20 June 1997 IR signature prediction errors for skin-heated aerial targets
Author Affiliations +
The infrared signature of an aircraft is generally calculated as the sum of multiple components. These components are, typically: the aerodynamic skin heating, reflected solar and upwelling and downwelling radiation, engine hot parts, and exhaust gas emissions. For most airframes, the latter two components overwhelmingly dominate the IR signature. However, for small targets--such as small fighters and cruise missiles, particularly targets with masked hot parts, emissivity control, and suppressed plumes- -aerodynamic heating is the dominant term. This term is determined by the speed of the target, the sea-level air temperature, and the adiabatic lapse rate of the atmosphere, as a function of altitude. Simulations which use AFGL atmospheric codes (LOWTRAN and MODTRAN)--such as SPIRITS--to predict skin heating, may have an intrinsic error in the predicted skin heating component, due to the fixed number of discrete sea-level air temperatures implicit in the atmospheric models. Whenever the assumed background temperature deviates from the implicit model atmosphere sea- level temperature, there will be a measurable error. This error becomes significant in magnitude when trying to model the signatures of small, dim targets dominated by skin heating. This study quantifies the predicted signature errors and suggests simulation implementations which can minimize these errors.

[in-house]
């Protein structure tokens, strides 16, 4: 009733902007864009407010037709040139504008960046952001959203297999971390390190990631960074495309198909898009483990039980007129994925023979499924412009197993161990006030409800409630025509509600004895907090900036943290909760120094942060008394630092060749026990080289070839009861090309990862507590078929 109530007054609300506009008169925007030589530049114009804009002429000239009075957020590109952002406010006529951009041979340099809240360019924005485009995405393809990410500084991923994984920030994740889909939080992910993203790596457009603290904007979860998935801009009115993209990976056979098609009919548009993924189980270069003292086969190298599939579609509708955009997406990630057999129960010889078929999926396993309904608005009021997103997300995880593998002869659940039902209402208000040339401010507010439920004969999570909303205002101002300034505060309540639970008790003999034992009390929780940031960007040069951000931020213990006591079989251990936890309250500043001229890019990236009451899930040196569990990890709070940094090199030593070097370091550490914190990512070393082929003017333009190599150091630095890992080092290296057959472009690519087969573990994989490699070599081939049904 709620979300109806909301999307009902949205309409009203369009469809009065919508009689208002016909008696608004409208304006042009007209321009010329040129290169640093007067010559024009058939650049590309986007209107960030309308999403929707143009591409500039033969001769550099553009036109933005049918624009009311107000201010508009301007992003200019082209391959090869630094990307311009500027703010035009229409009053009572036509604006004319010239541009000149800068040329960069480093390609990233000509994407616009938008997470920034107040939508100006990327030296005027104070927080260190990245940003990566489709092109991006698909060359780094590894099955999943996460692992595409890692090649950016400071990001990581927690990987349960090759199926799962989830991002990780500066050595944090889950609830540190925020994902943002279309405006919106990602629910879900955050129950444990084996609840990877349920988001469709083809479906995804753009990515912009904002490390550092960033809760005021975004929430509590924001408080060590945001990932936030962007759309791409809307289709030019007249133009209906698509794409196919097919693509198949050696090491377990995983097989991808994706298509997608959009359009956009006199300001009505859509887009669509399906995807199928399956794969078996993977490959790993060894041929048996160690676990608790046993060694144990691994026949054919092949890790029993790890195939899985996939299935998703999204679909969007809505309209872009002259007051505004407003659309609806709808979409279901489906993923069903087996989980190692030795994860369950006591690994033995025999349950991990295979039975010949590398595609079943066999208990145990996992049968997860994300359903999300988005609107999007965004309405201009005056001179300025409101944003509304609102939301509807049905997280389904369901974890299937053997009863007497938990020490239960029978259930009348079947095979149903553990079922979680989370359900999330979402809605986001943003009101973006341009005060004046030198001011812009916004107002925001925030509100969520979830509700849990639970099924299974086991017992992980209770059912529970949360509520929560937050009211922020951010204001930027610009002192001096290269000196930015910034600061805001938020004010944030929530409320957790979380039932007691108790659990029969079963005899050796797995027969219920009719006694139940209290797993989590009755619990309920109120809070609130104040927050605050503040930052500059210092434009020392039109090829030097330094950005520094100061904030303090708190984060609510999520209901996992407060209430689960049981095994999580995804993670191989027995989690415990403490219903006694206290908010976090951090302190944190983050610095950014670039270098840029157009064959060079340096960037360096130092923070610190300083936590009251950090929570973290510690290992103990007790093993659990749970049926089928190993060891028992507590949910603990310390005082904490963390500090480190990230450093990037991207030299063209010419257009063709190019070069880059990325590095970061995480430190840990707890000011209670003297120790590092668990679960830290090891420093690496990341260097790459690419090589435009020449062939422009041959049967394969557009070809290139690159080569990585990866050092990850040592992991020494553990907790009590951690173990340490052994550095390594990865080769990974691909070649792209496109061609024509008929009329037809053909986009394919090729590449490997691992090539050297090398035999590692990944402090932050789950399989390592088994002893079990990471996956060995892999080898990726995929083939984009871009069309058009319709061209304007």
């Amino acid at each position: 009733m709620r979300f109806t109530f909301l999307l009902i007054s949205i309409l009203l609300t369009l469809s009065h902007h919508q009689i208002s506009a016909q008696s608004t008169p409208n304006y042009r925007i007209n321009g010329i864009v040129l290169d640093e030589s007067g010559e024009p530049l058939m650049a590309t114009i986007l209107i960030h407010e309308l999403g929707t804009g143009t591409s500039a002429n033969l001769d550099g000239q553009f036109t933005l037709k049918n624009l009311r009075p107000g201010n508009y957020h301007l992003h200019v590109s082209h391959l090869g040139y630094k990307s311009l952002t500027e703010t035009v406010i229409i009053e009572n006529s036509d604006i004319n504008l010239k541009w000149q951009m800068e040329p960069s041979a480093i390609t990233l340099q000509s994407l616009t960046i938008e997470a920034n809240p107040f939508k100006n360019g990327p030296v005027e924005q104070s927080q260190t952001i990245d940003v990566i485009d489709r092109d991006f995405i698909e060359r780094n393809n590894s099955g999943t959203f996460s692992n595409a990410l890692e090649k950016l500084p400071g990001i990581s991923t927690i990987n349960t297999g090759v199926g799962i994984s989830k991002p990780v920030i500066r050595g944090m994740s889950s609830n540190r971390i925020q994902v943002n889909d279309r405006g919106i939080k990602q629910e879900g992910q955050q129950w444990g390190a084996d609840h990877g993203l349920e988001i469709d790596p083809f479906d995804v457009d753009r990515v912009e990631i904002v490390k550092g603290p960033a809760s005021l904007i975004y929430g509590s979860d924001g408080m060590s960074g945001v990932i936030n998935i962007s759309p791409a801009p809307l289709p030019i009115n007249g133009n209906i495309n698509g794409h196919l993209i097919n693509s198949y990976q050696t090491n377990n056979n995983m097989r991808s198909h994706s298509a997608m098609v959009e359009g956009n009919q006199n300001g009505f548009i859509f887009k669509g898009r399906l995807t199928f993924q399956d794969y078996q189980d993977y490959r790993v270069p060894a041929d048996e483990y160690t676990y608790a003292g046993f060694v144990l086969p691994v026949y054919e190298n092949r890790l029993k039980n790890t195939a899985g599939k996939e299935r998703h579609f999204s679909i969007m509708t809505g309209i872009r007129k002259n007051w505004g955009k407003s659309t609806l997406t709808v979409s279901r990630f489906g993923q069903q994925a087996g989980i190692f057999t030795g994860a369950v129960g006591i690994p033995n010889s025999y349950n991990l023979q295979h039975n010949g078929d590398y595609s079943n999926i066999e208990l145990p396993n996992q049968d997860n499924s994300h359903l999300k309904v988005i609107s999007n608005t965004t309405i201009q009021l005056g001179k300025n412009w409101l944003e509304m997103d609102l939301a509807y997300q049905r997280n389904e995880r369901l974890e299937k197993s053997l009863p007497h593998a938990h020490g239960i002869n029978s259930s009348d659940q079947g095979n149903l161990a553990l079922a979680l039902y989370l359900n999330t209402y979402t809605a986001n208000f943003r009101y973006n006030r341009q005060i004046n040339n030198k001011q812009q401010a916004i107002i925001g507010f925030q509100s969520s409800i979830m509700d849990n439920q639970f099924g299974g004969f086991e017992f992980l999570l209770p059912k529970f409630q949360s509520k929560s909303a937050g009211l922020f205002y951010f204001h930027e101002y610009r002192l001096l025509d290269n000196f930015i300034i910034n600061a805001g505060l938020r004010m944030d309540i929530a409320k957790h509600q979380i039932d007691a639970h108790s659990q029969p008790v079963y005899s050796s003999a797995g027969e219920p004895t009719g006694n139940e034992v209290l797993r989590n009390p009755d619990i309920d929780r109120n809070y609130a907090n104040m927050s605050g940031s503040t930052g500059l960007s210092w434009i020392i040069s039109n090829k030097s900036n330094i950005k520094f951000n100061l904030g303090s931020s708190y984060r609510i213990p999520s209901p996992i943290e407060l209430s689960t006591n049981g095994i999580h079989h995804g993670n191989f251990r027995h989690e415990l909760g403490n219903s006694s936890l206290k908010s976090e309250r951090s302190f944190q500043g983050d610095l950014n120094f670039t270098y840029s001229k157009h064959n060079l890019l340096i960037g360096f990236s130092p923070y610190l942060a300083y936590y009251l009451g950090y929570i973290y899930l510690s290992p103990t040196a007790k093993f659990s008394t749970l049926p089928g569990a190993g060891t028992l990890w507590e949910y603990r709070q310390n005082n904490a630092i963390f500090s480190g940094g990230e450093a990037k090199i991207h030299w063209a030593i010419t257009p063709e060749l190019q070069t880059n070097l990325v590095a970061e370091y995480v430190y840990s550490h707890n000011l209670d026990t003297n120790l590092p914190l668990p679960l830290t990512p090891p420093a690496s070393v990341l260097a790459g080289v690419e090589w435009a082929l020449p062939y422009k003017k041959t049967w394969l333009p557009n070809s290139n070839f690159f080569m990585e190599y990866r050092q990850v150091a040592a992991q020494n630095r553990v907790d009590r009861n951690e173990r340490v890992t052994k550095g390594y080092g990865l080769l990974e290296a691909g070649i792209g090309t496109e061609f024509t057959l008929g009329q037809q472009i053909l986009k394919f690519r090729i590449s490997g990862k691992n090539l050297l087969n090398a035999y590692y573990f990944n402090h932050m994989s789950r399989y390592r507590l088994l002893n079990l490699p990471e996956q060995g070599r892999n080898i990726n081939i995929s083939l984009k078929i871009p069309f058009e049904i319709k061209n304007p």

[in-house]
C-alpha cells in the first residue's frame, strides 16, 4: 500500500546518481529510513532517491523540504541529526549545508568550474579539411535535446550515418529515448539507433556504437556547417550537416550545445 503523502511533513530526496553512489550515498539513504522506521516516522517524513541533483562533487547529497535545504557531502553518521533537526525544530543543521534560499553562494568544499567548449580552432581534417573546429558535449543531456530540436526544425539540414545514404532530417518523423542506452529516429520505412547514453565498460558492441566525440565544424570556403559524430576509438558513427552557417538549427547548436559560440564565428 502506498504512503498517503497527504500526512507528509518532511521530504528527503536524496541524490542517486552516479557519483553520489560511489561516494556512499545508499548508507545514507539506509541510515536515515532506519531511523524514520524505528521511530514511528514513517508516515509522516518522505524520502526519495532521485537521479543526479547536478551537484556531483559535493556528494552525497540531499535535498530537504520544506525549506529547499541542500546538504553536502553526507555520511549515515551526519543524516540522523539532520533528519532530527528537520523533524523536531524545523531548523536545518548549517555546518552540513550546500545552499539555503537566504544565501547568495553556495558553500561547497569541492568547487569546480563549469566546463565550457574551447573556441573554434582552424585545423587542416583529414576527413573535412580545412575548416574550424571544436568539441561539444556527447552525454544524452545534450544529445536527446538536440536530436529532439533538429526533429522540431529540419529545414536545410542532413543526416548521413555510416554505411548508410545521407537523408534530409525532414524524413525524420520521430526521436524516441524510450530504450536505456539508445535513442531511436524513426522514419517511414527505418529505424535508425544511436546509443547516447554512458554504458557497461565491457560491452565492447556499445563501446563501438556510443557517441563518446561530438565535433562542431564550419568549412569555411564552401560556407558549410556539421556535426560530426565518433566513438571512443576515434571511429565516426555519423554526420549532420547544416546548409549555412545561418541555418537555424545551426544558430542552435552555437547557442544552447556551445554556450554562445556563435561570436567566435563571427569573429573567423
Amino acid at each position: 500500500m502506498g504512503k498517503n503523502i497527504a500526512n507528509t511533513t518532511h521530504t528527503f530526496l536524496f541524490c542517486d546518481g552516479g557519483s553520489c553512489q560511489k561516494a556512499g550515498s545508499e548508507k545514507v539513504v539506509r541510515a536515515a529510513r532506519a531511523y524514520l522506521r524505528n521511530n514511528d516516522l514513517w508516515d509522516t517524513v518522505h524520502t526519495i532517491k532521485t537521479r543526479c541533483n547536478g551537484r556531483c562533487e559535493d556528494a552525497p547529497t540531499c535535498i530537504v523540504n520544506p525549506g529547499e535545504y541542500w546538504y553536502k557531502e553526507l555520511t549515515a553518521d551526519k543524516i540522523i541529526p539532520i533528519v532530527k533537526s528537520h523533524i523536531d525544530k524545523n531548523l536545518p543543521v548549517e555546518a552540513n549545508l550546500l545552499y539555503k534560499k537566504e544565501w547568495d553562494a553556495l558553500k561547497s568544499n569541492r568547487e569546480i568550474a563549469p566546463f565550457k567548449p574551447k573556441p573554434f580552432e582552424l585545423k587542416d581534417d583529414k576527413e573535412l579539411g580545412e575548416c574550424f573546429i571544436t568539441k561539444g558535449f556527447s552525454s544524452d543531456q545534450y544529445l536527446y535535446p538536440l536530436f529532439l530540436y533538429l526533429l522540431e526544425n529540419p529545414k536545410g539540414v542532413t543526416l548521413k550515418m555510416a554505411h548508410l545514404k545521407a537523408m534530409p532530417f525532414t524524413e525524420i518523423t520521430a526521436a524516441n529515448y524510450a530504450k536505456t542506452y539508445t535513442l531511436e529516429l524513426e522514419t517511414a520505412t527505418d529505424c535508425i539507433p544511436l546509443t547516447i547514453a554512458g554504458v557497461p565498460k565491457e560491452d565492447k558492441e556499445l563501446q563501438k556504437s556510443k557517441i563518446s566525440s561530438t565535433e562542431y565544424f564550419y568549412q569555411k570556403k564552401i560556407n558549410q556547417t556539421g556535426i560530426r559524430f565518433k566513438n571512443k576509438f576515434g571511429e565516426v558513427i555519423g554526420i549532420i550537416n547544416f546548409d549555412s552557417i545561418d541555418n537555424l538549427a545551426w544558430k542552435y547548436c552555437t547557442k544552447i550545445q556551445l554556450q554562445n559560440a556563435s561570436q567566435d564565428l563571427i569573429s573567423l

© (1997) COPYRIGHT Society of Photo-Optical Instrumentation Engineers (SPIE). Downloading of the abstract is permitted for personal use only.
John D. McGlynn, John D. McGlynn, Steven P. Auerbach, Steven P. Auerbach, } "IR signature prediction errors for skin-heated aerial targets", Proc. SPIE 3062, Targets and Backgrounds: Characterization and Representation III, (20 June 1997); doi: 10.1117/12.276690; https://doi.org/10.1117/12.276690


Hyperheat a thermal signature model for super and...
Proceedings of SPIE (October 04 2017)
Infrared signature generation of airborne targets
Proceedings of SPIE (August 12 1993)
Infrared ship signature analysis and optimisation
Proceedings of SPIE (May 24 2005)
Absolute and contrast infrared signatures from missile noses
Proceedings of SPIE (September 30 1990)
Thermal signatures of personnel in urban environments
Proceedings of SPIE (April 28 2008)

Back to Top